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Charles Gaines

Solidary & Solitary: The Joyner/Giuffrida Collection (group show)
Nasher Museum of Art, Durham
22 February – 15 July 2018

Charles Gaines, Numbers and Trees, Central Park, Series I, Tree #9, 2016. © Charles Gaines. Courtesy Paula Cooper Gallery, New York
Charles Gaines, Numbers and Trees, Central Park, Series I, Tree #9, 2016. © Charles Gaines. Courtesy Paula Cooper Gallery, New York

The Nasher Museum presents a major nationwide touring exhibition that offers a new perspective on the critical contribution that artists of African descent have made to the evolution of abstract art from 1940s to the present. Solidary & Solitary: The Joyner/Giuffrida Collection is the first large-scale public exhibition to bring together a lineage of visionary black artists. The exhibition begins in the mid-20th century with Abstract Expressionist Norman Lewis and traces a line to some of today’s most celebrated artists, including Theaster Gates and Lorna Simpson, as well as Mark Bradford, who represents the United States at the Venice Biennale 2017.

Solidary & Solitary draws on the Pamela J. Joyner and Alfred J. Giuffrida Collection, which started in 1999 with a focus on abstract work by post-war and contemporary African-American artists, from 1945 to the present. In recent years, the collection’s focus has expanded to include artists from Africa and the global African diaspora.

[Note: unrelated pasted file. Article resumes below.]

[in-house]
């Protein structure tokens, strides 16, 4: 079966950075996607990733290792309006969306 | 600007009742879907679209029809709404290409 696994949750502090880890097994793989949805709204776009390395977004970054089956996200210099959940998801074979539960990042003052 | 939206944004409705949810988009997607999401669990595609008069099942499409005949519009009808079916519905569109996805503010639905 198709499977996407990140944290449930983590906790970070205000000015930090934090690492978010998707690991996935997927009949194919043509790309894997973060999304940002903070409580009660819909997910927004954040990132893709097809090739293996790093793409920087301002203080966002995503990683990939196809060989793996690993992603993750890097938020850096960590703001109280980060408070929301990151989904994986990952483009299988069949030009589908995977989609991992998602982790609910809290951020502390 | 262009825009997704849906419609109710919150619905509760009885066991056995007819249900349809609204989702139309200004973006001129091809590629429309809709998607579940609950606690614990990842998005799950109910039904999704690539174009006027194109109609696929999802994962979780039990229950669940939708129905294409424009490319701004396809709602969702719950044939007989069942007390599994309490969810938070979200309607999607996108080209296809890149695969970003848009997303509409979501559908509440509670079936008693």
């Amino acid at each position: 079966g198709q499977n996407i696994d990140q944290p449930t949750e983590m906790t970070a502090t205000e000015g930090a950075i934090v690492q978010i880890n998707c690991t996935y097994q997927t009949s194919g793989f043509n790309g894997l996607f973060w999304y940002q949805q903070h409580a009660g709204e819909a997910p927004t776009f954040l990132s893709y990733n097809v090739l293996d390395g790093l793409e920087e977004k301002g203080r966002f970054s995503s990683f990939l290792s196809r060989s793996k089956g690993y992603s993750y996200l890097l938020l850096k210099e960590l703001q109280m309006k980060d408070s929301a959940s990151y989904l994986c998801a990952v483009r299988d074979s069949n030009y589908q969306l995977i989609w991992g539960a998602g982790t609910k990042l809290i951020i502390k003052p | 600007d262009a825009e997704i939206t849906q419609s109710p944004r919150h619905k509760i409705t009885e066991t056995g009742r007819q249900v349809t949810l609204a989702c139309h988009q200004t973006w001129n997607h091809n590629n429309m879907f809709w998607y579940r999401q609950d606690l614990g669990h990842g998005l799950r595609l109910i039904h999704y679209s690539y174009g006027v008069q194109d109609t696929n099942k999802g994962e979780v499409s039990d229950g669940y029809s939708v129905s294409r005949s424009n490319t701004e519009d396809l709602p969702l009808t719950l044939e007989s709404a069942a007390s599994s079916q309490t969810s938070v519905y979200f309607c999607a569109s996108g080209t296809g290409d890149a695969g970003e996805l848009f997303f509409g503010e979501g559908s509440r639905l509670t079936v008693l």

Nasher Museum of Art, Durham


Additional:

Charles Gaines

The World to Come: Art in the Age of the Anthropocene (group show)
Harn Museum of Art, Gainesville
18 September 2018 - 3 March 2019

The World to Come: Art in the Age of the Anthropocene chronicles an era of rapid, radical and irrevocable ecological change through works of art by more than 45 contemporary international artists. We live in a world of imminent extinctions, runaway climate change and the depletion of biodiversity and resources. Our age has been identified as the Anthropocene, a controversial term used to name a new geological epoch defined by human impact. While geological epochs are known as products of slow change, the Anthropocene has been characterized by speed.  Rising water, surging population and new technologies that compress our breathless sense of space and time. Philosopher Santiago Zabala, echoing Heidegger, warns, “The greatest emergency is the absence of emergency.”

Despite the challenges of disaster and denial, artists in the exhibition respond with resistance, imagination and new ways of seeing and thinking about the world to come. The artists contest mastery of human power over nature while re-visioning the bond of humans to non-human life. In this way, they sustain an openness, wonder and curiosity, keeping optimism in check and nihilism at bay. Organized around overlapping trajectories, the exhibition is structured as a collage of networked ecologies and stories within stories. They include raw material, disaster, consumption, loss, justice and the emergence of new and nonhierarchical alliances in human-non-human relations.

Harn Museum of Art, Gainesville